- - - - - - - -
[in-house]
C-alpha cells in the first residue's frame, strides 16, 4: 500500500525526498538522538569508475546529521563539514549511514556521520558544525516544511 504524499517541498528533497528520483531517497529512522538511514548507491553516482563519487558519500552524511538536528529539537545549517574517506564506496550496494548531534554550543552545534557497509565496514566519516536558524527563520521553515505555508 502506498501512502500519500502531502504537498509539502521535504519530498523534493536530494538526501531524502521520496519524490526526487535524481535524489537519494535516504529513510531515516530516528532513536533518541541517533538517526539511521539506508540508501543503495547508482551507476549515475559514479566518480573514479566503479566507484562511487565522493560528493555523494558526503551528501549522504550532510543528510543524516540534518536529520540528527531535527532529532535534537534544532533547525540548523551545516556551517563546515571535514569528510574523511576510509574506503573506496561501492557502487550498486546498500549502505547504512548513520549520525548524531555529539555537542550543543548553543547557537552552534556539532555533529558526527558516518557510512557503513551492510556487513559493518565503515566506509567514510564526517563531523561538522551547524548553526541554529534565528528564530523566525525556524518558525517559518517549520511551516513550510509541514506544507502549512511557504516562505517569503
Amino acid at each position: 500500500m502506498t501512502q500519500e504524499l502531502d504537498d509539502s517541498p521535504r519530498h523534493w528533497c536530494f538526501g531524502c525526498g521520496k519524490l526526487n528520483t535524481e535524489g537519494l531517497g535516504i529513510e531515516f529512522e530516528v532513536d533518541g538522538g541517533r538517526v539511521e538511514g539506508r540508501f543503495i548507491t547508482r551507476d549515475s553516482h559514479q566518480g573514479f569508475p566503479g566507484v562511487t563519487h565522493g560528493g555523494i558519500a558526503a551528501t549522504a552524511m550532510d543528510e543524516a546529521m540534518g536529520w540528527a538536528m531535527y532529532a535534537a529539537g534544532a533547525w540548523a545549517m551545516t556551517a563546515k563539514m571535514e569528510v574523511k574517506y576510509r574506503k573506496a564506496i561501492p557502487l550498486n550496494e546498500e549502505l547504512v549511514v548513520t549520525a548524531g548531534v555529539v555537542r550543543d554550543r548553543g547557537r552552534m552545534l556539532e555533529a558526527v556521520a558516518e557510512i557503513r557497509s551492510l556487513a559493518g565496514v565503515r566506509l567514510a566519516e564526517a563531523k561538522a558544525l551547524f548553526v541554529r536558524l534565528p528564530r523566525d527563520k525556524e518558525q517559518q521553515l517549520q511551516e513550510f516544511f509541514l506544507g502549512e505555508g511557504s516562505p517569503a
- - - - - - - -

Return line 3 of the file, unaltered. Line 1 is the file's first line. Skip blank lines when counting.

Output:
Amino acid at each position: 500500500m502506498t501512502q500519500e504524499l502531502d504537498d509539502s517541498p521535504r519530498h523534493w528533497c536530494f538526501g531524502c525526498g521520496k519524490l526526487n528520483t535524481e535524489g537519494l531517497g535516504i529513510e531515516f529512522e530516528v532513536d533518541g538522538g541517533r538517526v539511521e538511514g539506508r540508501f543503495i548507491t547508482r551507476d549515475s553516482h559514479q566518480g573514479f569508475p566503479g566507484v562511487t563519487h565522493g560528493g555523494i558519500a558526503a551528501t549522504a552524511m550532510d543528510e543524516a546529521m540534518g536529520w540528527a538536528m531535527y532529532a535534537a529539537g534544532a533547525w540548523a545549517m551545516t556551517a563546515k563539514m571535514e569528510v574523511k574517506y576510509r574506503k573506496a564506496i561501492p557502487l550498486n550496494e546498500e549502505l547504512v549511514v548513520t549520525a548524531g548531534v555529539v555537542r550543543d554550543r548553543g547557537r552552534m552545534l556539532e555533529a558526527v556521520a558516518e557510512i557503513r557497509s551492510l556487513a559493518g565496514v565503515r566506509l567514510a566519516e564526517a563531523k561538522a558544525l551547524f548553526v541554529r536558524l534565528p528564530r523566525d527563520k525556524e518558525q517559518q521553515l517549520q511551516e513550510f516544511f509541514l506544507g502549512e505555508g511557504s516562505p517569503a